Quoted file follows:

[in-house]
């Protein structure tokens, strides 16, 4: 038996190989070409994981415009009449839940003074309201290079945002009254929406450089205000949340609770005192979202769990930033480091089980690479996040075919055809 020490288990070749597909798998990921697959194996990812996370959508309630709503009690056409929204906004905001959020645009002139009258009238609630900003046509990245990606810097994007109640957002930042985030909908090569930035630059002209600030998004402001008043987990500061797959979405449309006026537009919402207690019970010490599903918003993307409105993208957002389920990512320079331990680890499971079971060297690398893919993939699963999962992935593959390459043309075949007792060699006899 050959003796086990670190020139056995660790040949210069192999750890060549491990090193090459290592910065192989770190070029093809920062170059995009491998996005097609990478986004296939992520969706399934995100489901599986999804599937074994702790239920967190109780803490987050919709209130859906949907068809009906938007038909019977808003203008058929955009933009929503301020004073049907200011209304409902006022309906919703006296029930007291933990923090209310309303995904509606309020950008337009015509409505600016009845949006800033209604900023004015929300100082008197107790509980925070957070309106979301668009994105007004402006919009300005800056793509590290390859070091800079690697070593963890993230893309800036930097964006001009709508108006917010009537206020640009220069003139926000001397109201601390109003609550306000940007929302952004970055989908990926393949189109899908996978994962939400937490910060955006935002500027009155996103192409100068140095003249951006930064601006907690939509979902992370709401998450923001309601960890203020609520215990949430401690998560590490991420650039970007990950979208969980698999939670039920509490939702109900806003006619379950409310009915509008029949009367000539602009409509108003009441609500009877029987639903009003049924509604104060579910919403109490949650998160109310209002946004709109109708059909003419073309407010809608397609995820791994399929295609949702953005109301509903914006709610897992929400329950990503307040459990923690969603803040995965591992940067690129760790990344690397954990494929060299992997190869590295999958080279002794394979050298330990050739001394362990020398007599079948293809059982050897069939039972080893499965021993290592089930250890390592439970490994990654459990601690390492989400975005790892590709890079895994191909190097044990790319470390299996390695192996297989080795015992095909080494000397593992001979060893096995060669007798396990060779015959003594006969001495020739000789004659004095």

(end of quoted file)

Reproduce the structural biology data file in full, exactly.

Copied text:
[in-house]
């Protein structure tokens, strides 16, 4: 038996190989070409994981415009009449839940003074309201290079945002009254929406450089205000949340609770005192979202769990930033480091089980690479996040075919055809 020490288990070749597909798998990921697959194996990812996370959508309630709503009690056409929204906004905001959020645009002139009258009238609630900003046509990245990606810097994007109640957002930042985030909908090569930035630059002209600030998004402001008043987990500061797959979405449309006026537009919402207690019970010490599903918003993307409105993208957002389920990512320079331990680890499971079971060297690398893919993939699963999962992935593959390459043309075949007792060699006899 050959003796086990670190020139056995660790040949210069192999750890060549491990090193090459290592910065192989770190070029093809920062170059995009491998996005097609990478986004296939992520969706399934995100489901599986999804599937074994702790239920967190109780803490987050919709209130859906949907068809009906938007038909019977808003203008058929955009933009929503301020004073049907200011209304409902006022309906919703006296029930007291933990923090209310309303995904509606309020950008337009015509409505600016009845949006800033209604900023004015929300100082008197107790509980925070957070309106979301668009994105007004402006919009300005800056793509590290390859070091800079690697070593963890993230893309800036930097964006001009709508108006917010009537206020640009220069003139926000001397109201601390109003609550306000940007929302952004970055989908990926393949189109899908996978994962939400937490910060955006935002500027009155996103192409100068140095003249951006930064601006907690939509979902992370709401998450923001309601960890203020609520215990949430401690998560590490991420650039970007990950979208969980698999939670039920509490939702109900806003006619379950409310009915509008029949009367000539602009409509108003009441609500009877029987639903009003049924509604104060579910919403109490949650998160109310209002946004709109109708059909003419073309407010809608397609995820791994399929295609949702953005109301509903914006709610897992929400329950990503307040459990923690969603803040995965591992940067690129760790990344690397954990494929060299992997190869590295999958080279002794394979050298330990050739001394362990020398007599079948293809059982050897069939039972080893499965021993290592089930250890390592439970490994990654459990601690390492989400975005790892590709890079895994191909190097044990790319470390299996390695192996297989080795015992095909080494000397593992001979060893096995060669007798396990060779015959003594006969001495020739000789004659004095």